Less is best when it comes to sodium
© Deana Stokes Sullivan/The Telegram
• A national Sodium Working Group recommends Canada’s Food and Drug Regulations be amended to change the basis of the daily value for sodium from 2,400 mgs to 1,500 mgs.
• The group’s report says if the average sodium intake was decreased to 1,500 mgs a day, hypertension prevalence would decrease by 30 per cent, resulting in about one million fewer hypertension patients and a direct annual savings of $430 million. It’s estimated such a decrease would prevent 23,500 cardiovascular disease events per year in Canada and save about $949 million annually.
• The U.S. National Academies of Science Institute of Medicine recommends 1,000-1,500 mgs per day for children one to three years of age, up to 1,500 to 2,300 mgs a day for 19- to 30-year-olds and 1,200 to 2,300 mgs for people older than 70.
Tips to reduce sodium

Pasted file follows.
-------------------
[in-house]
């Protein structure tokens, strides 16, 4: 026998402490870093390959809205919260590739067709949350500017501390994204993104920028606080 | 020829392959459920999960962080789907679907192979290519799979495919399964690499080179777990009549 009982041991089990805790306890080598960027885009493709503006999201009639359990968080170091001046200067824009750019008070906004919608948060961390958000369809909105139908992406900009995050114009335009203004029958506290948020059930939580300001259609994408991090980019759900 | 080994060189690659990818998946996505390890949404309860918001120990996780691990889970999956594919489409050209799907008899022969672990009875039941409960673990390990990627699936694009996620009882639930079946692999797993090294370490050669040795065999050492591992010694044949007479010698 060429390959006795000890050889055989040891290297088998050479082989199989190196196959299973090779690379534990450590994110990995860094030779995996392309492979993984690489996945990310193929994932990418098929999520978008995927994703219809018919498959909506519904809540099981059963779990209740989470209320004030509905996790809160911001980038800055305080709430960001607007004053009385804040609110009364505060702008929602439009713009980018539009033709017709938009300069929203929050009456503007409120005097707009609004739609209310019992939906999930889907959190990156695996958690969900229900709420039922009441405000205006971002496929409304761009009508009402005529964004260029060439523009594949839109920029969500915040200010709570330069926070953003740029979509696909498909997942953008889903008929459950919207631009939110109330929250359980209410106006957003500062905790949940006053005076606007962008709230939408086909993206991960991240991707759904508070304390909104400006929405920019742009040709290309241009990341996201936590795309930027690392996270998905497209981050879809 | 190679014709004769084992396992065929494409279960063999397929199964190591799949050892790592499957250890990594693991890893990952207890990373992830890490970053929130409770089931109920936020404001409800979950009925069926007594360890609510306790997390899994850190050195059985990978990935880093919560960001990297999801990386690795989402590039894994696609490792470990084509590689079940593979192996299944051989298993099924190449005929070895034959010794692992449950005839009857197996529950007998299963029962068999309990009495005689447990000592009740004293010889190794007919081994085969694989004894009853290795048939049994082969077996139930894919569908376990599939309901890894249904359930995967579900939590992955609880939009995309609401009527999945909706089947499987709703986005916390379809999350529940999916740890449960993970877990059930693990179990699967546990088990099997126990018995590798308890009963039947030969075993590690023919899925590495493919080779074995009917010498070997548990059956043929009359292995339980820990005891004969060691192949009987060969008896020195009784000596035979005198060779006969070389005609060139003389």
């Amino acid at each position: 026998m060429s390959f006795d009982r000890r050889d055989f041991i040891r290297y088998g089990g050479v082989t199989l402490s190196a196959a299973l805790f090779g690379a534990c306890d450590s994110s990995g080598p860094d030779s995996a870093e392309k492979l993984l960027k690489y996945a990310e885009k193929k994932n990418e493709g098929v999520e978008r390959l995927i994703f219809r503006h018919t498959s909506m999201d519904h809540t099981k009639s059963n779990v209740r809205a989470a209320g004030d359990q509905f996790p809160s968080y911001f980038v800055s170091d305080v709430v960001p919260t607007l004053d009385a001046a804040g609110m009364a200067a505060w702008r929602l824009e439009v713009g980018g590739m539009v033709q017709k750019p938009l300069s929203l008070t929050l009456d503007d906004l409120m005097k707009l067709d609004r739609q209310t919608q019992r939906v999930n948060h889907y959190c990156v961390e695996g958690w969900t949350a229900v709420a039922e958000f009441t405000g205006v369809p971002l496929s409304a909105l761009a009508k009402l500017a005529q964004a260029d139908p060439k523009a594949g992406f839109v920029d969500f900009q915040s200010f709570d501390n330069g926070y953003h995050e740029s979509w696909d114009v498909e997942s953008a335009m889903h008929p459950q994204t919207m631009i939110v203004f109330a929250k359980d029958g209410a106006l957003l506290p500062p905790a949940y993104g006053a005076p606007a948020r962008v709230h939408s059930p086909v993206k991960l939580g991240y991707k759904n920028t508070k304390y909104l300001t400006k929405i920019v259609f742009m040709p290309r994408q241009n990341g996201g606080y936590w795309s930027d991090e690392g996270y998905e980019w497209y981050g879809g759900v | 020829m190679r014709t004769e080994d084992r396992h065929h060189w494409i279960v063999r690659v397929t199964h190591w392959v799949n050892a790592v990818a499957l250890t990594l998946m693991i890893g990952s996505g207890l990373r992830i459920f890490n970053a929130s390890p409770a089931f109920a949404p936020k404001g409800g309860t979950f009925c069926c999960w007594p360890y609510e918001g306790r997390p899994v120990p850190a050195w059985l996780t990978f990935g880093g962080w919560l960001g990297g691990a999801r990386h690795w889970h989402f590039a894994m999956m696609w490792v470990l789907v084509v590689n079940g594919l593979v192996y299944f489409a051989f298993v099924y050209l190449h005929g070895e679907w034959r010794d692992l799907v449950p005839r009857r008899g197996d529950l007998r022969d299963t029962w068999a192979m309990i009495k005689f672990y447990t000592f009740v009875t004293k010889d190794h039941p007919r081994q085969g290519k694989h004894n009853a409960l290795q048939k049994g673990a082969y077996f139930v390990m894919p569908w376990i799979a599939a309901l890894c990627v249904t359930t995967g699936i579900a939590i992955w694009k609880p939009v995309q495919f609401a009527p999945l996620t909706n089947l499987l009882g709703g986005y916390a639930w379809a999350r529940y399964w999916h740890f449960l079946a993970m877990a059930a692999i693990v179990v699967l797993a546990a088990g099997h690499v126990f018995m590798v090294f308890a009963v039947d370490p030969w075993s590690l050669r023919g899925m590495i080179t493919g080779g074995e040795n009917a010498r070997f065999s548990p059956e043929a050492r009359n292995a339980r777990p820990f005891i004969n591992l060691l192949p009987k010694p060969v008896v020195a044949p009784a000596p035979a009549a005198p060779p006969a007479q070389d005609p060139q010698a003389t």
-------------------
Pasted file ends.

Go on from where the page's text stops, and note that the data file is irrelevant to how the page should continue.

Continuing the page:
• Doctors recommend the DASH diet (Dietary Approaches to Stop Hypertension), based on eating more whole-grain products, fruits and vegetables, lean and low-fat meats and dairy products and limiting fats and sweets. Visit www.dashdiet.org.
• The Heart and Stroke Foundation of Newfoundland and Labrador recommends rinsing canned vegetables, beans, peas and lentils before cooking, take the salt shaker off the table and use less or no salt while cooking. Flavour foods with herbs, spices, vinegar, lemon or lime juice, onion, or garlic instead of salt and reduce the use of sodium-rich ketchup and mustard; avoid processed meats; and try unsalted popcorn, nuts or fresh fruits and vegetables as snack options.
• When eating out, ask for salad dressings and sauces on the side. Check the sodium content of takeout and restaurant food, either in store or online. Many national chains have nutrition information for all the foods they serve on their websites.
Sources: Heart and Stroke Foundation of Canada; Heart and Stroke Foundation of Newfoundland and Labrador; Sodium Working Group: the DASH Diet Eating Plan